10/5 Writing My Practice: The Beer Bottle Cap Color Wheel
This is something I created from a pile of beer bottle caps that my husband Chris had collected. When we moved in together, the yogurt-container he kept them in kept catching my eye, and eventually became an eye-sore.
Actually, it wasn’t a yogurt- container; it was a nickle container from a nickle-slots casino – it has a huge, bright red and blue Toucan with palm trees on it, (“Treasure Island!”) made all the more obnoxious by the location: Minnesota. It was sitting prominently on our fireplace mantle. He also had a plastic grocery bag full of caps that kind of flowed from one closet nook to the next, occasionally spilling caps into the corners of small places.
We were a new couple, I kept moving these caps around without saying anything. Finally, a gentle question. “These must be special to you if you are collecting them, do you have anything you want to do with them?” Response – shrug. They stayed where they were. But my eye was on them.
We moved apartments. The Toucan moved to a new fireplace mantle. Eventually I got the nerve to say, “Maybe you could get rid of the duplicates, then they won’t take up so much closet space.” We got rid of the duplicates, but Treasure Island Toucan still eyed me from the mantle. “Maybe you’d like to display your treasures?” Response – shrug. I put them in a glass mason jar for an attempt at kitschy charm. It looked like a jar full of garbage.
We got married. Employment. Unemployment. “Why are you keeping these!? What’s the point of collecting them if you can’t even see them!?” No answer really, I guess he just had them.
I don’t know where the idea came from. Once, in college, my Dad and I made a belt with different beer bottle caps riveted into it. That was my “style” at the time. Also, it was my sneaky way of making my Dad complicit in my underage drinking. We used an old belt that belonged to my Dad in his Air Force days, I think. It fit my 18-year-old waist – we’re a small family. I still have it – it has his name stamped in gold letters on the inside. Perhaps it was this particular artifact that came into my hands during a restless “cleaning fit,” and inspired the Beer Bottle Cap Color Wheel.
I have always loved “projects.” My mom recalls my whining, “I’m bored, I want to make a project!” I always had something going, whether it was a barn-sized painting of a scene from Star Wars or a to-scale Egyptian pyramid made of sugar cubes. It was mid-winter when I came up with this idea. On a sunnier day I walked to Michael’s and Office Depot and swallowed my worries about spending about $10 on tag board and sticky-tak. (Unemployment, remember?)
I went home and measured out a circle in the method my math-teacher Dad taught me: use a pencil with one end of string tied to it, and tack the other end of the string to where you want the center of the circle to be. Then, use the string to guide the circle. When I saw how big my envisioned project was I immediately regretted tossing the “duplicates.”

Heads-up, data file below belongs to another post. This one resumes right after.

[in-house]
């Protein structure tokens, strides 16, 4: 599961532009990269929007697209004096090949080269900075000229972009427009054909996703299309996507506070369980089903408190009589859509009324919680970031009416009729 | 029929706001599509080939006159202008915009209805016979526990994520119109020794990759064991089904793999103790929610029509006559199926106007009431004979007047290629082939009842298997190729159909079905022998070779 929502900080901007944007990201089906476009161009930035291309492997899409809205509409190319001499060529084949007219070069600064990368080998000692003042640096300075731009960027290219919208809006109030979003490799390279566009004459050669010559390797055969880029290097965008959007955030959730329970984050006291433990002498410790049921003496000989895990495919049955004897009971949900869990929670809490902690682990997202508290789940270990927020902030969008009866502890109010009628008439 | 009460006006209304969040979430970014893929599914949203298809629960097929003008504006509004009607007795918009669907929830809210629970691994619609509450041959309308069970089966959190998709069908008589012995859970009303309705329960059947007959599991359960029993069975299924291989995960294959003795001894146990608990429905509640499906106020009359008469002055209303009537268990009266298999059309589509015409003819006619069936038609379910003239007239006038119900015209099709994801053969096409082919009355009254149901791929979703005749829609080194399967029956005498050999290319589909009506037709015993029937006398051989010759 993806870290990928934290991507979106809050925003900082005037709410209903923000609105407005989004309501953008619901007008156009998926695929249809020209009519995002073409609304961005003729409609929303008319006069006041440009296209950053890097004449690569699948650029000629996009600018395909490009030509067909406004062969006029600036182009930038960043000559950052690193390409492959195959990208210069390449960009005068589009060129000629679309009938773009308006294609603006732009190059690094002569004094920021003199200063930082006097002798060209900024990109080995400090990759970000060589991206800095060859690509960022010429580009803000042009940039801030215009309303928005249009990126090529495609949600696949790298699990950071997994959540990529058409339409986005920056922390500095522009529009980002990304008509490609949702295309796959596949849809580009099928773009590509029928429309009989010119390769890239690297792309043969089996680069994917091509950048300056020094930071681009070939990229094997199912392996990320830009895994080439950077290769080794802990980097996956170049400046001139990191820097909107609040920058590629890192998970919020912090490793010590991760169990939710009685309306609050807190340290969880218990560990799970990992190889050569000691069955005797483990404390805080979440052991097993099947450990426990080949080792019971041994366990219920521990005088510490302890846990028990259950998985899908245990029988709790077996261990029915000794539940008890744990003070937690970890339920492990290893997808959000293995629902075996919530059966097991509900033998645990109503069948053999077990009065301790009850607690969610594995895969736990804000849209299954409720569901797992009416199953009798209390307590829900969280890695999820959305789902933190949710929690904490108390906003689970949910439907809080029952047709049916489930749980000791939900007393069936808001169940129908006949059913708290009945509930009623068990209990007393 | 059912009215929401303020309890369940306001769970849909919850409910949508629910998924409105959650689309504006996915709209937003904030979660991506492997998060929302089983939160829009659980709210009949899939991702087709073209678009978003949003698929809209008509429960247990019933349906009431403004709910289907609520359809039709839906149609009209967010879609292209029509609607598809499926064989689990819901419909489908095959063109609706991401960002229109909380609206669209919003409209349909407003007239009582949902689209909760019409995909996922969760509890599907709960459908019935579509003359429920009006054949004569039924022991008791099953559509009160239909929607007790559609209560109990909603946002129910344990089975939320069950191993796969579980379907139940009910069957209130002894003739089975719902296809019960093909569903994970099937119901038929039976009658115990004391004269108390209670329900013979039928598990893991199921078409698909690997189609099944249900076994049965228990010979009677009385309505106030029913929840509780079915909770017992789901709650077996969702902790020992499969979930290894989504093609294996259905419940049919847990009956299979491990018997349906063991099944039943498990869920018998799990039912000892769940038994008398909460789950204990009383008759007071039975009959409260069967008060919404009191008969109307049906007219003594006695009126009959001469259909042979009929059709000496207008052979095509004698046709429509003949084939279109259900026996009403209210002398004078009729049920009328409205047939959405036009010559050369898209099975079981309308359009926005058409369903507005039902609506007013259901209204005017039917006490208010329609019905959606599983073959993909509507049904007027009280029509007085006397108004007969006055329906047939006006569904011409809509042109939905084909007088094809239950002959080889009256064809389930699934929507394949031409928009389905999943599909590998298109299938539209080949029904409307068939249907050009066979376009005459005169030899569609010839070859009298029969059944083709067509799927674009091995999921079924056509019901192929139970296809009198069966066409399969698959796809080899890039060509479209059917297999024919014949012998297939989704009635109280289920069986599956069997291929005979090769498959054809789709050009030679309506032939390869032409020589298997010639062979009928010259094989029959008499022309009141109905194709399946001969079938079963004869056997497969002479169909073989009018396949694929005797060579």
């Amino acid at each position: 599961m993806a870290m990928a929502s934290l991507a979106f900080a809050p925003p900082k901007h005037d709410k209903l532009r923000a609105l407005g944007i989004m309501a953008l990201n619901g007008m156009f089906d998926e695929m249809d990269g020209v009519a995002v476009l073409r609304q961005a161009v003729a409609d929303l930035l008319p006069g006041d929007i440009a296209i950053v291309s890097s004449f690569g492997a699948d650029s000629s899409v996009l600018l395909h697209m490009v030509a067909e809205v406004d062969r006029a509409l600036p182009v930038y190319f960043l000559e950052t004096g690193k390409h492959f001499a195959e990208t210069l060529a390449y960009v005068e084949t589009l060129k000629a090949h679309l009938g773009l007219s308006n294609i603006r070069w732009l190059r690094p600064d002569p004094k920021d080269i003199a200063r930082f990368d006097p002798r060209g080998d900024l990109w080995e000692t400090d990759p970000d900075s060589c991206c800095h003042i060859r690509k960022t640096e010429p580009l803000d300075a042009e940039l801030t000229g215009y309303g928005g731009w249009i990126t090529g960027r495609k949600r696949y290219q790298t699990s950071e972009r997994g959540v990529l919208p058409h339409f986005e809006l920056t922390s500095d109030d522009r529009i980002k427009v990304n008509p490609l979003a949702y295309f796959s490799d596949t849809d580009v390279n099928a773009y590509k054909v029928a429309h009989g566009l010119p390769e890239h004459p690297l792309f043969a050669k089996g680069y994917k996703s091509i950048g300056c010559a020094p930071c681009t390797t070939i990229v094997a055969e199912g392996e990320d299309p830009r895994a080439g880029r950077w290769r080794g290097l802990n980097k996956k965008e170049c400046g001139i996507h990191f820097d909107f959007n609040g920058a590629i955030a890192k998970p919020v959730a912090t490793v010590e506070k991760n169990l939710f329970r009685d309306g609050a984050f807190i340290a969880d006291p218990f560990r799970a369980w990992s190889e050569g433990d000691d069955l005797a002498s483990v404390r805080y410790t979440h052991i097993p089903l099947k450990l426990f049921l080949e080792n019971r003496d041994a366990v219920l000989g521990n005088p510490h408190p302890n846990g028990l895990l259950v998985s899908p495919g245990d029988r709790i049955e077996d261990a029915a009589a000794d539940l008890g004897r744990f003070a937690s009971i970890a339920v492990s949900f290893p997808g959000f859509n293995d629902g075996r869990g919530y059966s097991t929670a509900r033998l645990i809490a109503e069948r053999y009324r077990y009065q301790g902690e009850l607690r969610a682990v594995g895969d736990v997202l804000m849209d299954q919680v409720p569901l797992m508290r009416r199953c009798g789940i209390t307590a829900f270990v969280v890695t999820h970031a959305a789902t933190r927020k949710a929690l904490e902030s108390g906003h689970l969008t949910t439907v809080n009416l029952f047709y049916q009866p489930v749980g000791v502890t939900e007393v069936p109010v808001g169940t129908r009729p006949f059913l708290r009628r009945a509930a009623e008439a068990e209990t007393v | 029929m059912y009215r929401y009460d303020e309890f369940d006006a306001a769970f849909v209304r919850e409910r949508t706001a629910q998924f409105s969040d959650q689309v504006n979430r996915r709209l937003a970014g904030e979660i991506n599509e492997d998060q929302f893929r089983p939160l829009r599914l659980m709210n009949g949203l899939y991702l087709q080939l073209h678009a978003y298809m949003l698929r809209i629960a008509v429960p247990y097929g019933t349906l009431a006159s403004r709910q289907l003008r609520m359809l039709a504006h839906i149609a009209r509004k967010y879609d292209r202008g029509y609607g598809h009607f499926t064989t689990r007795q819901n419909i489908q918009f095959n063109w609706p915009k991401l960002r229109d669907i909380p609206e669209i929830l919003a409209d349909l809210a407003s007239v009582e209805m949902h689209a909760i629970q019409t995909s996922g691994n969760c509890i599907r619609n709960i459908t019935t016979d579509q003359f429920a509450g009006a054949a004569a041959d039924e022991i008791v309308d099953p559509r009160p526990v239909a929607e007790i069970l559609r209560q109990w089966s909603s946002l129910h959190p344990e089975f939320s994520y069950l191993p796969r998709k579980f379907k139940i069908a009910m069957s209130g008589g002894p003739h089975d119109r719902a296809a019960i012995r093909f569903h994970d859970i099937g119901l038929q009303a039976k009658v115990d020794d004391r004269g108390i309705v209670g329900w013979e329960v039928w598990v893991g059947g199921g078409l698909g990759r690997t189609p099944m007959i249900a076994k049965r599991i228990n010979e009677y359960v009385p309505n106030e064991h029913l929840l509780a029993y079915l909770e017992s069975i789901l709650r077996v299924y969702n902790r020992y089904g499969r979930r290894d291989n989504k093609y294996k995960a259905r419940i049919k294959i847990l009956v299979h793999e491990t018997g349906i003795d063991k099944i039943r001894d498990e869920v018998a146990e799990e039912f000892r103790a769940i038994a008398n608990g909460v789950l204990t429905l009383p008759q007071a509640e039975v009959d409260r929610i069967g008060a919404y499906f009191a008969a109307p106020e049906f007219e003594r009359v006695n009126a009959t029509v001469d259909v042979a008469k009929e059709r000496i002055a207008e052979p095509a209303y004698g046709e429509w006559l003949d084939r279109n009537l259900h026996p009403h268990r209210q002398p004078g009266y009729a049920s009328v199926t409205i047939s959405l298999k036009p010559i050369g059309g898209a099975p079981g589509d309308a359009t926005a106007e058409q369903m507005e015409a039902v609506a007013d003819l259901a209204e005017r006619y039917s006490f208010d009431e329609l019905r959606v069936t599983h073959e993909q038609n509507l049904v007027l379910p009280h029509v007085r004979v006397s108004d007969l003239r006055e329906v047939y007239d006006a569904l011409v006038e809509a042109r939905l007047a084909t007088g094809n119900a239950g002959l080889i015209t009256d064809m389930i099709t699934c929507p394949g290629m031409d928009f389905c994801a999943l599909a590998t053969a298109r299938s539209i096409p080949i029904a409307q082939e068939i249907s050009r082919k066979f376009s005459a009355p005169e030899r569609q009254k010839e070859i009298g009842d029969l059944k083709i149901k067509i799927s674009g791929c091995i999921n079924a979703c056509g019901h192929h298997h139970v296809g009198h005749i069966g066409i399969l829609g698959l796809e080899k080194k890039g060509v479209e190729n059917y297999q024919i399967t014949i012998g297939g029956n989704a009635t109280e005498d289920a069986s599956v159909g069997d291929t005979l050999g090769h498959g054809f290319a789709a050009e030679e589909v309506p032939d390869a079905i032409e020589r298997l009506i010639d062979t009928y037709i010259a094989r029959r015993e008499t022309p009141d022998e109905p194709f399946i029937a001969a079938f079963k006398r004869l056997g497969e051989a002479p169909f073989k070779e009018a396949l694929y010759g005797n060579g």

I started my project on the living room wall. In the midst of job transitions, insomnia, other health problems, this was something I could do when I had ZERO energy. I could listen to a podcast, stick on cap after cap, and rearrange to my pleasure. I worked on it when my health allowed nothing more strenuous than stick, squish, stick, squish, when I was lonely, when my mind was racing and I had to work in eight hours.
As it grew, my friends started to notice it. One friend, her husband also just off unemployment and working at the Coors factory forgot about a 100 times to bring me her caps – finally, beaming she showed up with a huge bag of unused, green caps – a coveted color! Most breweries apparently favor red, black, and copper.
Soon, more friends noticed it. It happened a few times, visiting with a friend I might not have seen for a while and they’d shout “Oh yeah!” and go digging around in a purse or a pocket or drawer and pull out a handful of caps for me. “I just remembered your project!” “This is a rare one.”
Once, a friend presented me with a small mountain of blue Blue Moon and Bud Light caps, and green Tecate caps. “These aren’t from me, they’re from my 20-year-old friend,” he said. I don’t know if he was explaining the quantity of caps or the quality of the beer (craft beer is the trend here in Denver) but I was touched. He had thought of me and my project in the company of someone I didn’t even know, and tangentially involved a stranger to me in the building of was interesting enough for him to remember as a work-of-art-in-progress.
I keep receiving bottle caps. My friends present them to me like they are treasures, small colored gems stashed in plastic bags and coat pockets and saved. I love them for it.
So this is story of how some annoying garbage that wasn’t even mine became a touch-stone for friendship – and an object of solace and a symbol of love for me.
There is a part of me that punishes what is not ascetic – says I must throw away all that is not necessary, and disdain sentiment and nostalgia. These bottle caps weren’t mine, so I couldn’t do that. I had to live with them. The transformation of the useless clutter into such a sweet touchstone has perhaps softened this part of me.
I sit with the flotsam and jetsam of life. As often as I try to jettison it, I occasionally glimpse the hidden treasures.
May my project continue to grow.